Mexico's new president, Enrique Peña Nieto, will be inaugurated today, and President Barack Obama met with him on Tuesday, signaling the importance of U.S. relations with our neighbor to the south something almost entirely ignored during the election campaign.
That renewed focus on Mexico should be welcome in California. That nation is the largest market for exports of California-made goods. And, of course, California has enduring people-to-people exchanges with Mexico.
As Mexico's middle class now nearly 40 million continues to grow, California and the United States will benefit from Mexico's increasingly open economy and increasing democratic stability. As Peña Nieto takes office, Californians should look anew for commercial, academic, cultural and entrepreneurial opportunities with Mexico.
It was not all that long ago that Mexico was a one-party state. The first truly democratic election took place in 2000, when the Institutional Revolutionary Party (PRI) lost the presidency for the first time in 70 years to the National Action Party (PAN).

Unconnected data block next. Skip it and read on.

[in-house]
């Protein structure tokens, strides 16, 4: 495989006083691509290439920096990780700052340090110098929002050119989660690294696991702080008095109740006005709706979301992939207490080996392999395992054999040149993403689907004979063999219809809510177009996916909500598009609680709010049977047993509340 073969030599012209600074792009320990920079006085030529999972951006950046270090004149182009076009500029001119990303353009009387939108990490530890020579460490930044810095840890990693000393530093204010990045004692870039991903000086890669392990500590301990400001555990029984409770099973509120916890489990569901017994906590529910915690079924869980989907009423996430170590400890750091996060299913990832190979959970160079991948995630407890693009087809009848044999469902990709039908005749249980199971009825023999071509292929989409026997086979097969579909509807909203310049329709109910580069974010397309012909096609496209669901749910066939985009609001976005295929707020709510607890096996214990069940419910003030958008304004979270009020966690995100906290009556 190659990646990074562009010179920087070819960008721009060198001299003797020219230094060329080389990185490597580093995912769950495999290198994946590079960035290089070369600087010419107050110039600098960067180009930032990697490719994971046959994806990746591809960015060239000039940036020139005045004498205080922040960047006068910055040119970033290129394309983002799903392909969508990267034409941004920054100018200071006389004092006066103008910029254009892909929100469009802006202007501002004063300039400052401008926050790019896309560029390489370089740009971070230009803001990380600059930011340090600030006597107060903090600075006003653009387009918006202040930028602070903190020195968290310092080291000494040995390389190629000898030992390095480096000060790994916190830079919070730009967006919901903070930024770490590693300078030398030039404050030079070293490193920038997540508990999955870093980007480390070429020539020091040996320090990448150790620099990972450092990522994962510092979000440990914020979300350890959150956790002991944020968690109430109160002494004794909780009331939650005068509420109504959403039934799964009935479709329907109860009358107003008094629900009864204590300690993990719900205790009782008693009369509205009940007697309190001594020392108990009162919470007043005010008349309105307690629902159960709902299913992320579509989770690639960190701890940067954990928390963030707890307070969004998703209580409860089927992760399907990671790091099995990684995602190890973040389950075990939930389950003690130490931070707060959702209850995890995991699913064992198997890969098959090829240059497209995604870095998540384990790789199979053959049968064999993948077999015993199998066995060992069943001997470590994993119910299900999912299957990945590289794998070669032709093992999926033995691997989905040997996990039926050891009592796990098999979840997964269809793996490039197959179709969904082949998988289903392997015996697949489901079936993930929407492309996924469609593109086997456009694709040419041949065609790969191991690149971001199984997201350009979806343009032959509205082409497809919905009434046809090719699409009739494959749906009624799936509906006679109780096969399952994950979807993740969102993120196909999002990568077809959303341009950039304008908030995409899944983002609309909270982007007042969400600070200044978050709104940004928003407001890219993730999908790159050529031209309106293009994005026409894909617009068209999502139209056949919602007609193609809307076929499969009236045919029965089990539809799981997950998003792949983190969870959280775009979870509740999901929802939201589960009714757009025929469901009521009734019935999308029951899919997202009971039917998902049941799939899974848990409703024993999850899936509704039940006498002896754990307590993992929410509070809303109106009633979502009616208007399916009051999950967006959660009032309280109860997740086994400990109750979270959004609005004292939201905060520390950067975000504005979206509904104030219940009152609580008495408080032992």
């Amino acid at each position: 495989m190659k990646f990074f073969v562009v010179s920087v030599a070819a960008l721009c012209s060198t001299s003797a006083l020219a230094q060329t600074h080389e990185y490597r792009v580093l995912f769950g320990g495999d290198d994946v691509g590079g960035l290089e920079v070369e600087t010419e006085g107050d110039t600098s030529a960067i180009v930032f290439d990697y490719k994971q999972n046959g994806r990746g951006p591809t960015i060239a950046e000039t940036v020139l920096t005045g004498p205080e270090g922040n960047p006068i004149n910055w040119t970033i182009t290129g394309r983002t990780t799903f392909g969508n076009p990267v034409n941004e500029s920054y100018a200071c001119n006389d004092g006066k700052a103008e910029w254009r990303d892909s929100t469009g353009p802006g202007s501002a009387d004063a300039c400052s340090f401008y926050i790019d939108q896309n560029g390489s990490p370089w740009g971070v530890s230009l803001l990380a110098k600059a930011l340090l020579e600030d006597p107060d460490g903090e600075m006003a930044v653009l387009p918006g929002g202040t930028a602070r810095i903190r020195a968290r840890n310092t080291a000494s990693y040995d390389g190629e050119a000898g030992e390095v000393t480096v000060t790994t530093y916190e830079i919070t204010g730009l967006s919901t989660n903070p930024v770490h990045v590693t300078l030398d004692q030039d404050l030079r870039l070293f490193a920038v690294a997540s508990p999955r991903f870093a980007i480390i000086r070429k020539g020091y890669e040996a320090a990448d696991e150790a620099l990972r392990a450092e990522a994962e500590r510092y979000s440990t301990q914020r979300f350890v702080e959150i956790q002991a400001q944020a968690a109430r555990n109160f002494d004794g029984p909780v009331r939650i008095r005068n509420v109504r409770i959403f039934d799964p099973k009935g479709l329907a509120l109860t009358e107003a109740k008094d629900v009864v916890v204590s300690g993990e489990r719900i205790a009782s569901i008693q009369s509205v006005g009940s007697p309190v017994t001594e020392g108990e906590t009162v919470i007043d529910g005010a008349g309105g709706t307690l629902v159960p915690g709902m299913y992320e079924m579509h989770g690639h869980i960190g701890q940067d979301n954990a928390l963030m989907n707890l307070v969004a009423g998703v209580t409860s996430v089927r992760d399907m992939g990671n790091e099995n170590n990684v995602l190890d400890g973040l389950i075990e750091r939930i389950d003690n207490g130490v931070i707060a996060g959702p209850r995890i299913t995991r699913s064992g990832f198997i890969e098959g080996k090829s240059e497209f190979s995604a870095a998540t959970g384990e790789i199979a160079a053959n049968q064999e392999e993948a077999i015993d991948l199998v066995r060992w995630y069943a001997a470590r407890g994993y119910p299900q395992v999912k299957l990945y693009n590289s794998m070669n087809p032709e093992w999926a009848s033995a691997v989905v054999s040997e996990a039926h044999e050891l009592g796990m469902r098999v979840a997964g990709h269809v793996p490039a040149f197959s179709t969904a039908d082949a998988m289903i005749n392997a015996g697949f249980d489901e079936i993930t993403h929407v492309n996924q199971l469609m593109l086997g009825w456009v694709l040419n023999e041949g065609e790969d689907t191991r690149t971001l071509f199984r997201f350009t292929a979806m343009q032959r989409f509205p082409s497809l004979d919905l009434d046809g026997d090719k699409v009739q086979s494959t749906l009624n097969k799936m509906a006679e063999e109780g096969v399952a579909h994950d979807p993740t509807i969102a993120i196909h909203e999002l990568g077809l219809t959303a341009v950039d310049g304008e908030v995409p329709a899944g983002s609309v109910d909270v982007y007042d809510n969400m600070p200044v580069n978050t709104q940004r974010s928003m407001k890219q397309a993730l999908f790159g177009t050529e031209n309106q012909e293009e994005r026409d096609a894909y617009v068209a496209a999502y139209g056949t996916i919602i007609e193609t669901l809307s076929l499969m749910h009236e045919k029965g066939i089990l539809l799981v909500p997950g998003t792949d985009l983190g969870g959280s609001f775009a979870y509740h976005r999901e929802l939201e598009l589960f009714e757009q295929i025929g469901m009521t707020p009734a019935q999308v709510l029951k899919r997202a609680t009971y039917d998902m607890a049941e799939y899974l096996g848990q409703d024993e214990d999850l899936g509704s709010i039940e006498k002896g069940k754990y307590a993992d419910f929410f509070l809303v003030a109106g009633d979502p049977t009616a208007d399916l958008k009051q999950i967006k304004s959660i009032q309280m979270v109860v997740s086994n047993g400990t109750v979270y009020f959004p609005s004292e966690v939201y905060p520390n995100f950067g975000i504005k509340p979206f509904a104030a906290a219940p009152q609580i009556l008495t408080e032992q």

Though some experts have expressed concern that the once-authoritarian PRI is back after a 12-year hiatus with the election of Peña Nieto, the party did not win a majority in either house of Congress. Peña Nieto will have to negotiate with the others which he did effectively when he was governor of Mexico's largest state.
While the U.S.-Mexico relationship is so much more than concerns about drug trafficking and border security, those remain issues.
Former President Felipe Calderón launched a crackdown on drug cartels that has had trade-offs. On the one hand, many kingpins have been captured or killed. On the other, gang wars erupted that left more than 60,000 people dead.
Mexico may have turned a corner. The murder rate is now falling for the first time in five years 20 of Mexico's 31 states recorded declines in 2011. Peña Nieto and the United States should build on that.
All three of Mexico's political parties have said they would support a shift away from direct confrontation to a more sophisticated strategy of intelligence gathering and a focus on kidnapping and murder.
In this week's feature on Mexico, The Economist magazine suggests that Mexico may be among the world's 10 largest economies by the end of the decade. That certainly is something to build on.
President Calderón visited California in 2008 and delivered a speech that February before a joint session of the California Legislature. Gov. Jerry Brown and legislative leaders should extend a similar invitation to President Peña Nieto, and begin to establish a relationship.